Across Jamaica's Gay Divide
The social psychologist Dr Keon West returns to his native Jamaica to assess the state of the country’s gay rights and anti-homosexuality movements. Gay rights activists made the first legal challenge in Jamaica's history earlier this year, appealing for the so-called ‘buggery law’ to be re-assessed. The law, which is a colonial legacy prohibiting certain sexual acts, is the focus of much controversy in Jamaica and at its heart is the question of whether or not homosexuality is culturally or even morally acceptable.
From a group of activists standing silently promoting gay tolerance, to a march that calls for sexual purity, including maintaining of the Buggery Law, West speaks to both sides, asking if attitudes are now inexorably changing. The Christian tradition of Jamaica is central to this debate, where Biblical interpretation underpins many of the arguments against homosexual behaviour.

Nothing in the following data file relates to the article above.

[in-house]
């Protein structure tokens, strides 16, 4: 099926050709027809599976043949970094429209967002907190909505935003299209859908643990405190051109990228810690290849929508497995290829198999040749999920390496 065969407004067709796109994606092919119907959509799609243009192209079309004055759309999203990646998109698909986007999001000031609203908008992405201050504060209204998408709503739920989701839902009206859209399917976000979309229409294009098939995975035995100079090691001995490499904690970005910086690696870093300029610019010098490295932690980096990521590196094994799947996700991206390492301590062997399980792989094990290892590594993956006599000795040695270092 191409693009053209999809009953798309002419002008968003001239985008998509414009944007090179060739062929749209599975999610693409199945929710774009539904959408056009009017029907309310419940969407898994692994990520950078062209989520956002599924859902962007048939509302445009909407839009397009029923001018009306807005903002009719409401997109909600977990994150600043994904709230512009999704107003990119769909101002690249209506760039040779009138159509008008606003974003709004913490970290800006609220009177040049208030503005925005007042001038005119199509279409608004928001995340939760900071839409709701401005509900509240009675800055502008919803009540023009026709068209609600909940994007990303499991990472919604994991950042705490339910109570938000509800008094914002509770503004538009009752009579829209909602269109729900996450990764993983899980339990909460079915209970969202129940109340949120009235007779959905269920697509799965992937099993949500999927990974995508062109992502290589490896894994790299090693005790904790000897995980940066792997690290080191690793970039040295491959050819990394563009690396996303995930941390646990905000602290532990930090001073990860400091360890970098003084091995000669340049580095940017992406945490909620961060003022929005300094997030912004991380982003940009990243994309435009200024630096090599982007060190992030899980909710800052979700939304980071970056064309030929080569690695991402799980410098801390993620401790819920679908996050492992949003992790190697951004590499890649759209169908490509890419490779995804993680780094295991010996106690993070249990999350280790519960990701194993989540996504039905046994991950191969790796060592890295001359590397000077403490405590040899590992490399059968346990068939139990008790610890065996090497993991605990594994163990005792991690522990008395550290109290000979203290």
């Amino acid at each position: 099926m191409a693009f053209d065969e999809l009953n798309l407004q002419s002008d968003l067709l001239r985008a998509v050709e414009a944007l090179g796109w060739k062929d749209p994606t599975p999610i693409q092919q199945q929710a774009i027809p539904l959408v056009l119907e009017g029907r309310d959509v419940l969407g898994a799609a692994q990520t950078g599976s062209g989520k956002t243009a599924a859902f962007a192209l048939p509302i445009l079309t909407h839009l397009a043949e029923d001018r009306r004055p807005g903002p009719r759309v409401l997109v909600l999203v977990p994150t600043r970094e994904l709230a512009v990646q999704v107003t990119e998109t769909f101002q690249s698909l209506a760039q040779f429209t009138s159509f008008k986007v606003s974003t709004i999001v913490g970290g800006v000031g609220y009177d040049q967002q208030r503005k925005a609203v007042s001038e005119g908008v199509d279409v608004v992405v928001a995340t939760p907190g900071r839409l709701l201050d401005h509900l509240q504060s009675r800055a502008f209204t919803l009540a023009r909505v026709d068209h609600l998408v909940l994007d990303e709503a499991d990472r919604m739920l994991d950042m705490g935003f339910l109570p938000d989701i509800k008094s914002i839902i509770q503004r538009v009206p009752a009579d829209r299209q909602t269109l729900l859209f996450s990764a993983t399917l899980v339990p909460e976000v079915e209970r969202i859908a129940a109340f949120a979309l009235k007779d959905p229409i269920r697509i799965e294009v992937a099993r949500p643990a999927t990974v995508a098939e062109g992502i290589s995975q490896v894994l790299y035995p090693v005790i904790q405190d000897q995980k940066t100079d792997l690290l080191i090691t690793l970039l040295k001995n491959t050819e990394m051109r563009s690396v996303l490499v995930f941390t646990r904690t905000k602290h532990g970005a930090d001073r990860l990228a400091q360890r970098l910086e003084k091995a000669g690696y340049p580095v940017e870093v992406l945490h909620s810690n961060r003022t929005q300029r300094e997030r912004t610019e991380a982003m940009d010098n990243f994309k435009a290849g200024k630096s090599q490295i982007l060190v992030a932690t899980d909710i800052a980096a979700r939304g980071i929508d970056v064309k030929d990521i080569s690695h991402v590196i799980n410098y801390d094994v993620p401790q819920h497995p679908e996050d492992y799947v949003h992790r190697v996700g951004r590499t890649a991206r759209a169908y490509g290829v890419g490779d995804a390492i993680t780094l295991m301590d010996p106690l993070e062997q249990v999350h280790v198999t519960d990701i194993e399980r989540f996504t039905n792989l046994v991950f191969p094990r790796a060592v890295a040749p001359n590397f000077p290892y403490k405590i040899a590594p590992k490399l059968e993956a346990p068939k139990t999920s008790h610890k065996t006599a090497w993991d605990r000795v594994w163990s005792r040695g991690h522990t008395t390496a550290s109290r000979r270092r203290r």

With contributions from the pastor Reverend Lenworth Anglin, the prominent Jamaican gay rights activist Maurice Tomlinson and Rastafarian poet Mutabaruka, West considers what it is like to be a gay person in Jamaica from day-to-day, when many consider this ‘lifestyle’ to be un-Jamaican by its very nature.
(Photo: The riverside bar where Jamaican teenager Dwayne Jones attended a dance party and was murdered by a mob for being gay. Credit: Associated Press)